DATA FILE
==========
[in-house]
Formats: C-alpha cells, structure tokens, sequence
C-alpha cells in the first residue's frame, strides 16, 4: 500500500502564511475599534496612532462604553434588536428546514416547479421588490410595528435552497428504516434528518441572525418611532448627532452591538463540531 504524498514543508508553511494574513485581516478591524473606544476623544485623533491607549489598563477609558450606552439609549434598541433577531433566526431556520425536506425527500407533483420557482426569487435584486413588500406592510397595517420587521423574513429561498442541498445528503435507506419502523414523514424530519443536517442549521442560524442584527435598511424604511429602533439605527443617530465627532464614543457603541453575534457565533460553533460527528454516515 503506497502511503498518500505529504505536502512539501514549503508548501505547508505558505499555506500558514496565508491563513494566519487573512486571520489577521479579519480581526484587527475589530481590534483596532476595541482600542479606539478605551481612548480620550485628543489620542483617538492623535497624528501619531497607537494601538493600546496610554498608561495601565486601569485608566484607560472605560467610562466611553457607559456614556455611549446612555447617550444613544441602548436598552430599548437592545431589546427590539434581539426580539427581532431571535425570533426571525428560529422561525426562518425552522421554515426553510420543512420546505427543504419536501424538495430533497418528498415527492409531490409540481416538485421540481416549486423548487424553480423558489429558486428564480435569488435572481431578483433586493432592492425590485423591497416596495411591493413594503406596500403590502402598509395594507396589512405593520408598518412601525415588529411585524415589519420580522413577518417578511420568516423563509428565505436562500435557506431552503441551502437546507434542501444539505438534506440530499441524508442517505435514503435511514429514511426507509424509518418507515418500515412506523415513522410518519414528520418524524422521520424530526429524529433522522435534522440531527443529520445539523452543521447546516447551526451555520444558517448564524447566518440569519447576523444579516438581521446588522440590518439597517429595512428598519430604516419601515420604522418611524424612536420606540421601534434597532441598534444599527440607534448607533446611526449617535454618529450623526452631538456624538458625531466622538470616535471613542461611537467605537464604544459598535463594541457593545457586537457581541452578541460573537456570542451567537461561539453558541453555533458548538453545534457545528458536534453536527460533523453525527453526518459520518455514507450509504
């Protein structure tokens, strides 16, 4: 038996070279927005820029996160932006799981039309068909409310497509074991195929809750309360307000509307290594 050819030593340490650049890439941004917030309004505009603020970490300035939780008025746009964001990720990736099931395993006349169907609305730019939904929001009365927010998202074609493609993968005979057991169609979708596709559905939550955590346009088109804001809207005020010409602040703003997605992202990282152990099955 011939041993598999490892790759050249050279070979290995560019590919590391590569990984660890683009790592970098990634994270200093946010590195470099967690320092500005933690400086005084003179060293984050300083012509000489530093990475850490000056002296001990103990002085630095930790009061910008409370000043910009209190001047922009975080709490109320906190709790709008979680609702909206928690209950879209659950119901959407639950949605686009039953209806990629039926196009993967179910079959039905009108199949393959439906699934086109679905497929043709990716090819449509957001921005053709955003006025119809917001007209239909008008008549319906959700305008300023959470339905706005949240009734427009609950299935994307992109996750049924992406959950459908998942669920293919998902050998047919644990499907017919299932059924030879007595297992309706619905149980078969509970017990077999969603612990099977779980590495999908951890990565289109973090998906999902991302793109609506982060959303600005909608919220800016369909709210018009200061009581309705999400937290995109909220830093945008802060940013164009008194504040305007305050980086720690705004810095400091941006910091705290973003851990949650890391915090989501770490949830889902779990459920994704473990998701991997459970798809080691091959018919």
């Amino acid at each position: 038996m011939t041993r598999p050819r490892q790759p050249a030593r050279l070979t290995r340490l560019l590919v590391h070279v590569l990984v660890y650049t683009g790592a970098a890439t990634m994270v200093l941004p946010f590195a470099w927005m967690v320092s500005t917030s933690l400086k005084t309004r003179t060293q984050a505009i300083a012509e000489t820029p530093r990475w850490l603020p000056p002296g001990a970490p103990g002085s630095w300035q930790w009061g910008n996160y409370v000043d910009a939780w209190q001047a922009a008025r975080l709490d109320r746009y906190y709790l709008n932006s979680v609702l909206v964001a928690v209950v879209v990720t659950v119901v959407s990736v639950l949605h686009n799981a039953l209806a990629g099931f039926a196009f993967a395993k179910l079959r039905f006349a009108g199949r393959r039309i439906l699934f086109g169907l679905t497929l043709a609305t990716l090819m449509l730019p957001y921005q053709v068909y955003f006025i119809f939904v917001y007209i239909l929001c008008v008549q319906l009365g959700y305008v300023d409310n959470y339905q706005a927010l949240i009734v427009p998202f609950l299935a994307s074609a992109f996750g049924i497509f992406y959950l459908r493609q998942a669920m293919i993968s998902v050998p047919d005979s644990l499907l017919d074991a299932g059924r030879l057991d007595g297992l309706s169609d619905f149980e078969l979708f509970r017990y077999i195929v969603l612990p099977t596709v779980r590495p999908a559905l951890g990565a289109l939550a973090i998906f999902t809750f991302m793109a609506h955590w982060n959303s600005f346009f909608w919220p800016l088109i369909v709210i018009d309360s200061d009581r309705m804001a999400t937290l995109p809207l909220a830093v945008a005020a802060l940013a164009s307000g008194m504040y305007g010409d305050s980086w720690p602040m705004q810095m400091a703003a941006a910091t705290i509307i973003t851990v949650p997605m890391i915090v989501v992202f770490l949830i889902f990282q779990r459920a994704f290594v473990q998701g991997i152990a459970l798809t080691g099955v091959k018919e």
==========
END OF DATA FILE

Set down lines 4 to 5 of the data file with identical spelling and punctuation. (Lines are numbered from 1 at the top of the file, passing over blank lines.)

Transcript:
């Protein structure tokens, strides 16, 4: 038996070279927005820029996160932006799981039309068909409310497509074991195929809750309360307000509307290594 050819030593340490650049890439941004917030309004505009603020970490300035939780008025746009964001990720990736099931395993006349169907609305730019939904929001009365927010998202074609493609993968005979057991169609979708596709559905939550955590346009088109804001809207005020010409602040703003997605992202990282152990099955 011939041993598999490892790759050249050279070979290995560019590919590391590569990984660890683009790592970098990634994270200093946010590195470099967690320092500005933690400086005084003179060293984050300083012509000489530093990475850490000056002296001990103990002085630095930790009061910008409370000043910009209190001047922009975080709490109320906190709790709008979680609702909206928690209950879209659950119901959407639950949605686009039953209806990629039926196009993967179910079959039905009108199949393959439906699934086109679905497929043709990716090819449509957001921005053709955003006025119809917001007209239909008008008549319906959700305008300023959470339905706005949240009734427009609950299935994307992109996750049924992406959950459908998942669920293919998902050998047919644990499907017919299932059924030879007595297992309706619905149980078969509970017990077999969603612990099977779980590495999908951890990565289109973090998906999902991302793109609506982060959303600005909608919220800016369909709210018009200061009581309705999400937290995109909220830093945008802060940013164009008194504040305007305050980086720690705004810095400091941006910091705290973003851990949650890391915090989501770490949830889902779990459920994704473990998701991997459970798809080691091959018919």
């Amino acid at each position: 038996m011939t041993r598999p050819r490892q790759p050249a030593r050279l070979t290995r340490l560019l590919v590391h070279v590569l990984v660890y650049t683009g790592a970098a890439t990634m994270v200093l941004p946010f590195a470099w927005m967690v320092s500005t917030s933690l400086k005084t309004r003179t060293q984050a505009i300083a012509e000489t820029p530093r990475w850490l603020p000056p002296g001990a970490p103990g002085s630095w300035q930790w009061g910008n996160y409370v000043d910009a939780w209190q001047a922009a008025r975080l709490d109320r746009y906190y709790l709008n932006s979680v609702l909206v964001a928690v209950v879209v990720t659950v119901v959407s990736v639950l949605h686009n799981a039953l209806a990629g099931f039926a196009f993967a395993k179910l079959r039905f006349a009108g199949r393959r039309i439906l699934f086109g169907l679905t497929l043709a609305t990716l090819m449509l730019p957001y921005q053709v068909y955003f006025i119809f939904v917001y007209i239909l929001c008008v008549q319906l009365g959700y305008v300023d409310n959470y339905q706005a927010l949240i009734v427009p998202f609950l299935a994307s074609a992109f996750g049924i497509f992406y959950l459908r493609q998942a669920m293919i993968s998902v050998p047919d005979s644990l499907l017919d074991a299932g059924r030879l057991d007595g297992l309706s169609d619905f149980e078969l979708f509970r017990y077999i195929v969603l612990p099977t596709v779980r590495p999908a559905l951890g990565a289109l939550a973090i998906f999902t809750f991302m793109a609506h955590w982060n959303s600005f346009f909608w919220p800016l088109i369909v709210i018009d309360s200061d009581r309705m804001a999400t937290l995109p809207l909220a830093v945008a005020a802060l940013a164009s307000g008194m504040y305007g010409d305050s980086w720690p602040m705004q810095m400091a703003a941006a910091t705290i509307i973003t851990v949650p997605m890391i915090v989501v992202f770490l949830i889902f990282q779990r459920a994704f290594v473990q998701g991997i152990a459970l798809t080691g099955v091959k018919e």